Ayr had an idea early this year to tear up some of our core items (Chickpea Fritter, Egg and Eggplant, BBQ Seitan). Take the chickpea fritter, our version of falafel. You might think it’s perfect. And you would be kind of right. We have improved almost every aspect of the sandwich over time. The bread is now baked in house using local grain, the pickled veg brine has changed, the falafel recipe has changed, the hummus recipe has changed. Our sourcing has improved too. We use organic Montana chickpeas for the hummus and falafel, local organic carrots (when we can get them), local organic cabbage (when we can get them), red onions (hardly ever local), local pickles. Our cucumber-tomato salad is made of local cucumbers (when we can get them, other times they’re from CA or South America), and local tomatoes year-round (Maine greenhouses during the winter, Massachusetts field tomatoes in the summer).
But the components (hummus, falafel, pickled cabbage, carrots, onions, tahini) are the same year-round. What if the chickpea fritter changed several times per year based on stuff coming out of our Massachusetts farms?
Andrea from Valley Malt in Hadley called us up to let us know she had a big harvest of black beans (you might remember her – she grew 9,000 pounds of black beans a few years ago and inspired Enzo to create the Venezuelan Plantain Sandwich.) Chris worked on developing some black bean fritters and a black bean spread. He made a cilantro sauce instead of tahini. And instead of the “pickle surprise” at the bottom of the sandwich (our two Royal Crown pickles) there are two pickled jalapeños (not local or in season, sorry). We’re calling it the Hadley falafel in honor of the land where the beans were grown.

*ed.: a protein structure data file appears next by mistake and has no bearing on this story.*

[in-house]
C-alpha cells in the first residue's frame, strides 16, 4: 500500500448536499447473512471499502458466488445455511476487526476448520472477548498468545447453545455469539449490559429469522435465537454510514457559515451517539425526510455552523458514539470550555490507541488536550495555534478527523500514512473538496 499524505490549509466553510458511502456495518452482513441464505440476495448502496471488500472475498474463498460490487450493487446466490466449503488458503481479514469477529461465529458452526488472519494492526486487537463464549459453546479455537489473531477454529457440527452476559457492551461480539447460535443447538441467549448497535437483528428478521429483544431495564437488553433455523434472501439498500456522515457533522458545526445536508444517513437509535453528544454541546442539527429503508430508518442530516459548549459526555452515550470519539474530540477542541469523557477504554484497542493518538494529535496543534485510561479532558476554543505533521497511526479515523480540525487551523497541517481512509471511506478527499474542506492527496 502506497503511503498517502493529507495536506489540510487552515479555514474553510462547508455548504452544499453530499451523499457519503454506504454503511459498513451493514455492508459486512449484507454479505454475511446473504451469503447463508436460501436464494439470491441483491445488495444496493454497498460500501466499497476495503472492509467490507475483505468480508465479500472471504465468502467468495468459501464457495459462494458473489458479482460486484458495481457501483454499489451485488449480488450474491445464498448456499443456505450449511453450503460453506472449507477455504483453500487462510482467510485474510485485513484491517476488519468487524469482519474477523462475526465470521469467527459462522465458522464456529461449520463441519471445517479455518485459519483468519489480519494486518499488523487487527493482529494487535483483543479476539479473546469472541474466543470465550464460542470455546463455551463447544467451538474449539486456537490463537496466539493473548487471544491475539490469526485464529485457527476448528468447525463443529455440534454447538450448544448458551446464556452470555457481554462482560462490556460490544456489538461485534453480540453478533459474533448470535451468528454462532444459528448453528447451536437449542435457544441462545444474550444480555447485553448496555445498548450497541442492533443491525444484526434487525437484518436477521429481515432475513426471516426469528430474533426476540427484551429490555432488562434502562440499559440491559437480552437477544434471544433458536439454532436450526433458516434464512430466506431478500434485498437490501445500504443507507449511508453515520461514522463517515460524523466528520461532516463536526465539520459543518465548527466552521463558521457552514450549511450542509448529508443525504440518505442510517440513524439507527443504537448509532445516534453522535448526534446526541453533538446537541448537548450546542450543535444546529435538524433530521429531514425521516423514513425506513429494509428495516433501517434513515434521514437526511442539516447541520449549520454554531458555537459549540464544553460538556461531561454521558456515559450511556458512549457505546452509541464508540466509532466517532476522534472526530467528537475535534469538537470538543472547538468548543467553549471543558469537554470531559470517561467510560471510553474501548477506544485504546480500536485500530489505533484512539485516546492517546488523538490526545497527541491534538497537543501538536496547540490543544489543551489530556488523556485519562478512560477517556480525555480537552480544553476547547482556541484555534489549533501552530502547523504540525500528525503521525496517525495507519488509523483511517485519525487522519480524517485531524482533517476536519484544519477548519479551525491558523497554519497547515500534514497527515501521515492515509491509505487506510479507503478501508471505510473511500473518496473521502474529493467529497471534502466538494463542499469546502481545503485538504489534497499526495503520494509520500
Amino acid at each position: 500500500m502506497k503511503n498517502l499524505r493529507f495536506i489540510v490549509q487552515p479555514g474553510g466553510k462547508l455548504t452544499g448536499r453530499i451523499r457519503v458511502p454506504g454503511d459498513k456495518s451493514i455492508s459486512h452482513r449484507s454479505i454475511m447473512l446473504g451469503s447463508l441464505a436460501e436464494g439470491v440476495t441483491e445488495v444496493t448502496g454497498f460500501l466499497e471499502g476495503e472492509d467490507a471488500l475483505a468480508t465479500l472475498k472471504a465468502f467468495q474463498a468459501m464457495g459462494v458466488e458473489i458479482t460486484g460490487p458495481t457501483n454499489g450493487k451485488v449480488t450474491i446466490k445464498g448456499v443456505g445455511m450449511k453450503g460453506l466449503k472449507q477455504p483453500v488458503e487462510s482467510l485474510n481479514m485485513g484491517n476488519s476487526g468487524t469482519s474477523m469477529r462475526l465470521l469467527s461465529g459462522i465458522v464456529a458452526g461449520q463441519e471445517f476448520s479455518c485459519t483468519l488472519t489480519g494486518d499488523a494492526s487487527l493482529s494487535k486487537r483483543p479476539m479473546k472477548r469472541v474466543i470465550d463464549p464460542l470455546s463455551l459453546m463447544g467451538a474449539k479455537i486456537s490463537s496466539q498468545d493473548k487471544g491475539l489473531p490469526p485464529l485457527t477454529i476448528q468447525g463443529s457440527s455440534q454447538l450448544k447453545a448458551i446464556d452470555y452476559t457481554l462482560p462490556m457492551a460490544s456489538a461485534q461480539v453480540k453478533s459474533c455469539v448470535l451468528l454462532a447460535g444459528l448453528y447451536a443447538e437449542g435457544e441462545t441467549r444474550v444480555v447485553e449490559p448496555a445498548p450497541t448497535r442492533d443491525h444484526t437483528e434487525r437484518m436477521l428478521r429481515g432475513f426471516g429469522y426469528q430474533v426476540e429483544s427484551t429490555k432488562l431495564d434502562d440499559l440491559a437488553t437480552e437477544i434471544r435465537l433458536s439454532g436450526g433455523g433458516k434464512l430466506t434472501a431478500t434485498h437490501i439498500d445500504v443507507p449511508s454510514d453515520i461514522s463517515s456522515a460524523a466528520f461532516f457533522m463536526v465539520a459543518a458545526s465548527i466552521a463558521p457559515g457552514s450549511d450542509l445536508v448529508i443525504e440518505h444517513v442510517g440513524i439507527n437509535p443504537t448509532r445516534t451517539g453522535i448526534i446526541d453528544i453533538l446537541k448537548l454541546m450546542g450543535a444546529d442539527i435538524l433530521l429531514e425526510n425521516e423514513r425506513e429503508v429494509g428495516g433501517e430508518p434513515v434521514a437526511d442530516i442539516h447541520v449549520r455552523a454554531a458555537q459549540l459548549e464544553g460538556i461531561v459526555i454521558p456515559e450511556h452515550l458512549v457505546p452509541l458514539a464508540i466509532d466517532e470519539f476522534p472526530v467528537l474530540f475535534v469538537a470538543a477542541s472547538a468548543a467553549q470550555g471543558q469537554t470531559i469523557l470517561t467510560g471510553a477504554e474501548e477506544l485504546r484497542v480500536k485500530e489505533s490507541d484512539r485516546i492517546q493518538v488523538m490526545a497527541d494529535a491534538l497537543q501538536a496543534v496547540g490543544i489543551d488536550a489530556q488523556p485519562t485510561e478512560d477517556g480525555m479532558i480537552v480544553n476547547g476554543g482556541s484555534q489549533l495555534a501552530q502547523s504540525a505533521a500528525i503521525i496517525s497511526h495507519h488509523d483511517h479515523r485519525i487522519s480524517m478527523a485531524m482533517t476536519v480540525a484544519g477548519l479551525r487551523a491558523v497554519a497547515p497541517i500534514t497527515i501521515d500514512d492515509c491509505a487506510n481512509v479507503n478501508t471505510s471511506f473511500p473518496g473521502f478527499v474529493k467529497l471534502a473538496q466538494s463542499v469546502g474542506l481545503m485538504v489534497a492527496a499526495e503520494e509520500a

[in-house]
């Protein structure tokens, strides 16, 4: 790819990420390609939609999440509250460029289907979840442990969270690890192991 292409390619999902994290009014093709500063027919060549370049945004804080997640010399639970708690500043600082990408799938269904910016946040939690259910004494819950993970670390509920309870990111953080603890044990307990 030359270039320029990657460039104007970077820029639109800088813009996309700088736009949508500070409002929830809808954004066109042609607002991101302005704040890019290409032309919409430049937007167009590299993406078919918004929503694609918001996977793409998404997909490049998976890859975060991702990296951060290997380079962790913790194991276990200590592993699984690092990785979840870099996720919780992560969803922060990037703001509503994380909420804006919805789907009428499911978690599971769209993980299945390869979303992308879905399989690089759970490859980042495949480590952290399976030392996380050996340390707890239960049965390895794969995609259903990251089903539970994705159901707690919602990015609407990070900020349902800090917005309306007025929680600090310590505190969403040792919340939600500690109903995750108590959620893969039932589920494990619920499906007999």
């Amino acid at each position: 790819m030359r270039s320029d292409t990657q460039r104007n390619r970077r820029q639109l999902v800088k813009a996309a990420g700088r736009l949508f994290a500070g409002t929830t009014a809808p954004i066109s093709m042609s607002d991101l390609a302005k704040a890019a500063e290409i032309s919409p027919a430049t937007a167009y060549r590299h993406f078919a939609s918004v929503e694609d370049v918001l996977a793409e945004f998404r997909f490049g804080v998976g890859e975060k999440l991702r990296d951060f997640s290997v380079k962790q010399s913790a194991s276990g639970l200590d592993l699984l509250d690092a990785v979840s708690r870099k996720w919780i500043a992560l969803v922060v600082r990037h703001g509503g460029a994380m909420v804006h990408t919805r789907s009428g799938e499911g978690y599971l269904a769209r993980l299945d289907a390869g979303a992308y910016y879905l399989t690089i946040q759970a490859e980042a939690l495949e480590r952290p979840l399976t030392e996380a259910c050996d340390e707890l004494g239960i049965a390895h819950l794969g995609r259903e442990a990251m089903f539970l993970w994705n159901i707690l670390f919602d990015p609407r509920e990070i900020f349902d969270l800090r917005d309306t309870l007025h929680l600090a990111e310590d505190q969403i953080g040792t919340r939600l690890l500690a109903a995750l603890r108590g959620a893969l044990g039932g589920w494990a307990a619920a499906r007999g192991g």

We’re sending a test batch to Kendall tomorrow for lunch. If you’re one of the ones to try it, tell us should this sandwich exist? Did you finish it? Would you pay money for it? Would you eat it instead of the current chickpea fritter? Would you enjoy it enough to tell a friend about it?